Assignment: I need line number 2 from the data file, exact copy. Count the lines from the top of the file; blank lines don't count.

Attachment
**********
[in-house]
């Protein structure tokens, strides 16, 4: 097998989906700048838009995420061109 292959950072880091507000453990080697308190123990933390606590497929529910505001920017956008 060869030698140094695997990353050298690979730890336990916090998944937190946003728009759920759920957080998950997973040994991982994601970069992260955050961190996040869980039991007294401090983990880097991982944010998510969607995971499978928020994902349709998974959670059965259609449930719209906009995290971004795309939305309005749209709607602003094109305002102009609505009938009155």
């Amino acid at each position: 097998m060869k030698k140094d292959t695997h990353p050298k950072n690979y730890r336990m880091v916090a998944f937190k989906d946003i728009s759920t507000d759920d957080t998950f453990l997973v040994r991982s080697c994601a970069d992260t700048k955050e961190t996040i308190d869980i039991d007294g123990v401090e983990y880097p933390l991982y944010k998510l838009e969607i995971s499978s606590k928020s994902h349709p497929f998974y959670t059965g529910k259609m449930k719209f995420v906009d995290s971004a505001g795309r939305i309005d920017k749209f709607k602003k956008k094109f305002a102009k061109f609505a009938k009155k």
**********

């Protein structure tokens, strides 16, 4: 097998989906700048838009995420061109 292959950072880091507000453990080697308190123990933390606590497929529910505001920017956008 060869030698140094695997990353050298690979730890336990916090998944937190946003728009759920759920957080998950997973040994991982994601970069992260955050961190996040869980039991007294401090983990880097991982944010998510969607995971499978928020994902349709998974959670059965259609449930719209906009995290971004795309939305309005749209709607602003094109305002102009609505009938009155």